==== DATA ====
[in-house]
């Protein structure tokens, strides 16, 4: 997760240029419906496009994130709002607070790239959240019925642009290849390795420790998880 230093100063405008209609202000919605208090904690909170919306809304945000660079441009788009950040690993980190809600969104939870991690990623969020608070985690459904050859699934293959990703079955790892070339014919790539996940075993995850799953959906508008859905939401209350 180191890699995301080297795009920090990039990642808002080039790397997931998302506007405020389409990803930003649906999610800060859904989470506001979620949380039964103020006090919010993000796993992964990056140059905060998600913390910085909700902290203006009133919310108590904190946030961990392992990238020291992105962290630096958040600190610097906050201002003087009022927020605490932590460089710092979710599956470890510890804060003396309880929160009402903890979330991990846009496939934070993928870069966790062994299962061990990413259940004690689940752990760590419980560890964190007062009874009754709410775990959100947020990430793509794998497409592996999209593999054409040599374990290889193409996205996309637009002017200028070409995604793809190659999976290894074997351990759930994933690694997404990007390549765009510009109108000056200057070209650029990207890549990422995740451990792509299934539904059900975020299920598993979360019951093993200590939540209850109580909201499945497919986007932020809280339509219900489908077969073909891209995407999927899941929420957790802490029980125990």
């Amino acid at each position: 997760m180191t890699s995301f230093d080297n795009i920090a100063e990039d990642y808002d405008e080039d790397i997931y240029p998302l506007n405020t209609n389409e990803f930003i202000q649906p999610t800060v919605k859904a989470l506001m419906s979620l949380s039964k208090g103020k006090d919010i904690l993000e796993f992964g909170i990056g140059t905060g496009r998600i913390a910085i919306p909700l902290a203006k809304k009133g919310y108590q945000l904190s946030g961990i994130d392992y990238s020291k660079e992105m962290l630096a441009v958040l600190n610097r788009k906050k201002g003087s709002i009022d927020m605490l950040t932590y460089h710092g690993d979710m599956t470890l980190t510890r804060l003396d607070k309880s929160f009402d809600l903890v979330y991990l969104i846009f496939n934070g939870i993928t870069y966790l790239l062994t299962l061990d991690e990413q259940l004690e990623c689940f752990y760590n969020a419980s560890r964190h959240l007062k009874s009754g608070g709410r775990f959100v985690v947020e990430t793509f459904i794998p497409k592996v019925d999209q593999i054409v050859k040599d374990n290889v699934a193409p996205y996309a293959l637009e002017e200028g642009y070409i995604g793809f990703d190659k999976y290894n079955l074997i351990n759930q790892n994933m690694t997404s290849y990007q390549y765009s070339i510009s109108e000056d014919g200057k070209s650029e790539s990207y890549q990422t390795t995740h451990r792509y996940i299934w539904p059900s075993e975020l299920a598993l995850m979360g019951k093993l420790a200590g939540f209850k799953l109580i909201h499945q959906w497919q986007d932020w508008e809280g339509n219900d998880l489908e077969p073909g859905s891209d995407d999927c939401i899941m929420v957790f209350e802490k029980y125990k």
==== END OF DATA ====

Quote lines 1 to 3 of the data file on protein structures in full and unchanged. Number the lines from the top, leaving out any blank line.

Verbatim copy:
[in-house]
């Protein structure tokens, strides 16, 4: 997760240029419906496009994130709002607070790239959240019925642009290849390795420790998880 230093100063405008209609202000919605208090904690909170919306809304945000660079441009788009950040690993980190809600969104939870991690990623969020608070985690459904050859699934293959990703079955790892070339014919790539996940075993995850799953959906508008859905939401209350 180191890699995301080297795009920090990039990642808002080039790397997931998302506007405020389409990803930003649906999610800060859904989470506001979620949380039964103020006090919010993000796993992964990056140059905060998600913390910085909700902290203006009133919310108590904190946030961990392992990238020291992105962290630096958040600190610097906050201002003087009022927020605490932590460089710092979710599956470890510890804060003396309880929160009402903890979330991990846009496939934070993928870069966790062994299962061990990413259940004690689940752990760590419980560890964190007062009874009754709410775990959100947020990430793509794998497409592996999209593999054409040599374990290889193409996205996309637009002017200028070409995604793809190659999976290894074997351990759930994933690694997404990007390549765009510009109108000056200057070209650029990207890549990422995740451990792509299934539904059900975020299920598993979360019951093993200590939540209850109580909201499945497919986007932020809280339509219900489908077969073909891209995407999927899941929420957790802490029980125990």
């Amino acid at each position: 997760m180191t890699s995301f230093d080297n795009i920090a100063e990039d990642y808002d405008e080039d790397i997931y240029p998302l506007n405020t209609n389409e990803f930003i202000q649906p999610t800060v919605k859904a989470l506001m419906s979620l949380s039964k208090g103020k006090d919010i904690l993000e796993f992964g909170i990056g140059t905060g496009r998600i913390a910085i919306p909700l902290a203006k809304k009133g919310y108590q945000l904190s946030g961990i994130d392992y990238s020291k660079e992105m962290l630096a441009v958040l600190n610097r788009k906050k201002g003087s709002i009022d927020m605490l950040t932590y460089h710092g690993d979710m599956t470890l980190t510890r804060l003396d607070k309880s929160f009402d809600l903890v979330y991990l969104i846009f496939n934070g939870i993928t870069y966790l790239l062994t299962l061990d991690e990413q259940l004690e990623c689940f752990y760590n969020a419980s560890r964190h959240l007062k009874s009754g608070g709410r775990f959100v985690v947020e990430t793509f459904i794998p497409k592996v019925d999209q593999i054409v050859k040599d374990n290889v699934a193409p996205y996309a293959l637009e002017e200028g642009y070409i995604g793809f990703d190659k999976y290894n079955l074997i351990n759930q790892n994933m690694t997404s290849y990007q390549y765009s070339i510009s109108e000056d014919g200057k070209s650029e790539s990207y890549q990422t390795t995740h451990r792509y996940i299934w539904p059900s075993e975020l299920a598993l995850m979360g019951k093993l420790a200590g939540f209850k799953l109580i909201h499945q959906w497919q986007d932020w508008e809280g339509n219900d998880l489908e077969p073909g859905s891209d995407d999927c939401i899941m929420v957790f209350e802490k029980y125990k």